What You Do Is The Doing

The morning Trump won, I recorded celebratory messages for my baby granddaughters about Hillary’s presidency; twenty-four hours later, devastated, I was unsure whether or not to erase them, but they indicated a point in time where my hope of living to see a woman president in my lifetime still lived, so I didn’t.

People around me said I should stop paying so much attention to the US, given I was a Canadian in Vancouver. I thought I wasn’t paying enough attention, and I should sharpen my understanding of the US political system. Knowledge is power. Our border is porous to everything, not least ideologies.

Hate crimes were suddenly everywhere. Yes, in Vancouver. Yes, in Canada. I was accosted for being disabled; swastikas made their reappearance even though I thought we had eradicated them like smallpox. Racist rants were filmed. A gay man was bashed. There was leafletting for white supremacy, said to flow from one or other of one hundred “alt-right” groups in Canada. Six men worshipping in a mosque were slaughtered by a Trump supporter who hated women.

My country has always been a racist sewer (we interned the Japanese; our treatment of aboriginals is barbaric) but Trump ruptured our pavement and it’s burbling up now.

Once, I considered becoming American, but instead I returned to Canada. I used to have a green card, and lived among you my beginning adult years. I am yours, for better or worse, and you are a little bit mine.
I got a green card in the seventies after marrying an American, applying to the US consulate in Winnipeg from St Louis. My husband and I putted across Kansas bound for Phoenix in a rusty orange Vega as Nixon resigned. I received a letter that my immigration papers had been lost en route to the US consulate in Vancouver, which now had jurisdiction, and a couple days before Christmas, I was called into ICE and deported. “My application’s in process!” I cried and the officer said, “My job is to deport you.” He stamped down the verdict and I burst into tears. In those days (probably only if you were Caucasian, young and attractive, from Canada) they gave you ten days to relinquish your life. But then I heard … an immediate appointment had been granted in Vancouver. It was the day before Christmas, and there was scarcely any way to get north. I had no money. I begged from friends. Because of holiday traffic, I had to change planes six times. I stood in the US Embassy in Vancouver with my hand on a Bible I didn’t believe in and vowed not to enter the US to be either a prostitute or a lesbian.

We’ve been through ten years of a guy a lot like Pence running Canada in the person of bible-thumping wrong-wing Prime Minister Stephen Harper. Ruthless, vindictive, small of spirit, he muzzled and fired scientists, permanently discarding years of federally funded research. Researchers were stopped in the field, fired and informed their years of research was being destroyed and they could not keep their data. He got rid of the long form census and made the short form census voluntary, leaving the population bewildered about marriage, divorce, poverty, unemployment, immigration, education and marginalized communities, and rendering many communities statistically invisible. Online portals to Indigenous resources disappeared. Women’s funding was stripped. He weakened or discarded environmental laws, with science about the oil sands thrown into dumpsters. He curtailed media access. He introduced omnibus bills where 700 pages of legislation was shoved through with one parliamentary vote—so much legislation, I’ve heard that even his own Conservative Members of Parliament often didn’t know what they were voting in. Buried in it could be anything. The press usually got the omnibus bills a day or two before they were voted on, but not in time to report on everything. A fundie, Harper was said to believe in Armageddon. There was no need for rights or regulations since his family, in the inevitable eventuality, would be lifted into the promised land. Canadians couldn’t resist him effectively with so much coming at us all at once. Any time we marshalled ourselves for an action, there would be another twenty, fifty, eighty assaults we let wave in the wind.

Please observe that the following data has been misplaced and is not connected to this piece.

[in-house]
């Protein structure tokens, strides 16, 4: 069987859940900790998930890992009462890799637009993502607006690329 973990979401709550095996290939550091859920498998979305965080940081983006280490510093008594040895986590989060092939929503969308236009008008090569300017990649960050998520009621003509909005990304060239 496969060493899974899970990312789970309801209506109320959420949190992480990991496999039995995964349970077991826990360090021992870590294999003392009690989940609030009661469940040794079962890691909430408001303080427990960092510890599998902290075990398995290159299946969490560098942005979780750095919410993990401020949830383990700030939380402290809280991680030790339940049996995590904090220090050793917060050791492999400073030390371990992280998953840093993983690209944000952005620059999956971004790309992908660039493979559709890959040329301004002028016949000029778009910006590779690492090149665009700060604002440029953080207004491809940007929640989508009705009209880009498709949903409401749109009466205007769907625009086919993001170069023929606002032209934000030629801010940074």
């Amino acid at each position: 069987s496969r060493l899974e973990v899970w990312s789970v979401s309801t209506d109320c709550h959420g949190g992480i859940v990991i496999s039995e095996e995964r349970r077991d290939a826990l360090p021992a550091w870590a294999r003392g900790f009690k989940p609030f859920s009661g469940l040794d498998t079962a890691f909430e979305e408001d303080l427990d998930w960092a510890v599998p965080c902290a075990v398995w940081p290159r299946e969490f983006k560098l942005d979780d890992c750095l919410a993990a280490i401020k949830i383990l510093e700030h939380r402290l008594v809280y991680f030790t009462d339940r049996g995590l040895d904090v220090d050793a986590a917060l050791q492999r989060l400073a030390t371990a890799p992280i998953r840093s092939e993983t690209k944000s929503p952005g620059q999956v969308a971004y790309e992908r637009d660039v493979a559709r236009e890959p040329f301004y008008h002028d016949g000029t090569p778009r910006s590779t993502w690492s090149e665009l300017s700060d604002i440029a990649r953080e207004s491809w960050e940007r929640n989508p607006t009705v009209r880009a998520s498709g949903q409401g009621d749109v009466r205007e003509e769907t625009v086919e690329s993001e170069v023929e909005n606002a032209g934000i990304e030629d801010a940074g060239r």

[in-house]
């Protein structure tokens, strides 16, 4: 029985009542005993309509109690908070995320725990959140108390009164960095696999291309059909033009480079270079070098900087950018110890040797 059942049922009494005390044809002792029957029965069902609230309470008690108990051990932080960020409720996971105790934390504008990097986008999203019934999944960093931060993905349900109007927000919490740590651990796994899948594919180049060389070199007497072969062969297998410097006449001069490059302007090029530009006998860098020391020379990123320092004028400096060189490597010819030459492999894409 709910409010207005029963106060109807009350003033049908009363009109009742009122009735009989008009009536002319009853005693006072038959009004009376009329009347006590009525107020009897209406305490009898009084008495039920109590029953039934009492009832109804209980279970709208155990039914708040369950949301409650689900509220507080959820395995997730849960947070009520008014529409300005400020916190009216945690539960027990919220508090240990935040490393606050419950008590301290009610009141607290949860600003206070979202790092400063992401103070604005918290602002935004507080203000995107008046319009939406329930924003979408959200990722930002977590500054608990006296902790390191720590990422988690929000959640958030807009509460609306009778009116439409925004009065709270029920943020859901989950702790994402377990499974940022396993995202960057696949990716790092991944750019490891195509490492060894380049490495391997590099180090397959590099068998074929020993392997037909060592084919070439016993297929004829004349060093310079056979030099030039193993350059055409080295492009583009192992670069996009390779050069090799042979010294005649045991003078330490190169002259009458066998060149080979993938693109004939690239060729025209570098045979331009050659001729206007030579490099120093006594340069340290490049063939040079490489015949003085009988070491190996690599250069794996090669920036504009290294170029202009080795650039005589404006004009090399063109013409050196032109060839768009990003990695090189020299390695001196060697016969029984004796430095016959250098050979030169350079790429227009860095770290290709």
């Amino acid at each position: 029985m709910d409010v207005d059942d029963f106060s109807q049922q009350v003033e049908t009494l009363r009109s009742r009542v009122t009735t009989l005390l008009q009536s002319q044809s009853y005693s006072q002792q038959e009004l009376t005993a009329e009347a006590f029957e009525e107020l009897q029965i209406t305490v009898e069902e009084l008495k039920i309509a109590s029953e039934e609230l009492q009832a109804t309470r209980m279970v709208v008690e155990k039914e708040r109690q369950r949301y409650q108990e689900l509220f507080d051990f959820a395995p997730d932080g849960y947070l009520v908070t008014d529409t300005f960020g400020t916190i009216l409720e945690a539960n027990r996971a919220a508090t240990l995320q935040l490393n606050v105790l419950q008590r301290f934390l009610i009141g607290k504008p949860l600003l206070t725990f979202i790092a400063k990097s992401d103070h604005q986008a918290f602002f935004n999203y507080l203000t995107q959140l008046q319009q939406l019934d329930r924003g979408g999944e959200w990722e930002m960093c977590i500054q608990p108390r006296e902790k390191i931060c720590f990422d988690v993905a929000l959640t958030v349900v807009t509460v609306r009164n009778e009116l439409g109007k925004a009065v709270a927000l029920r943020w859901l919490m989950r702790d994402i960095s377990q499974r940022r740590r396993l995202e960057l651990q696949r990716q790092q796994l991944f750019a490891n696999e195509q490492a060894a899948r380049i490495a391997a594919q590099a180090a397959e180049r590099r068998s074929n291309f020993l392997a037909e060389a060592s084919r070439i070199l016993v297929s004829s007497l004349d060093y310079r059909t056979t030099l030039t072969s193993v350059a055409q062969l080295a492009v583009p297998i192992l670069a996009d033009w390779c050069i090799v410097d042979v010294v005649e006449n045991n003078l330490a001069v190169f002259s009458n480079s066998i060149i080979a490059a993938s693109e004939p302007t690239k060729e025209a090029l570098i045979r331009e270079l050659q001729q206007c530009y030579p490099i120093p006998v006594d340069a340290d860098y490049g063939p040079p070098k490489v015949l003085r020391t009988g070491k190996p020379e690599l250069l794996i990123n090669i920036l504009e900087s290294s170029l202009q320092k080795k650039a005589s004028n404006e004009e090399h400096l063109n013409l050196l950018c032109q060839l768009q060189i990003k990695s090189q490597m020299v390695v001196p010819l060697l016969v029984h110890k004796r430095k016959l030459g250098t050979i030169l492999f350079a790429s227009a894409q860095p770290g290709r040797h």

What you do is the doing. What Canada does is the echo (while, simultaneously, we have our own, echoless doing). Here in my part of the echo, the queer, disabled, feminist part, I’m still struggling. I love your resistance. Here we resist with a sense of impotence, knowing we can’t really influence what’s going on south of our border. We resist the tentacles of it where we can—pulling down hate posters, visiting mosques with messages of grief and solidarity, keeping up the fight against pipelines. I won’t cross your border until this is over.

We wish we could do more.
We wish we could do everything.


Jane Eaton Hamilton is the Canadian author of nine books, including the novel “Weekend.” Their work has appeared in the NY Times and Salon, and is upcoming at The Sun. janeeatonhamilton.org

Leave a Reply

Your email address will not be published. Required fields are marked *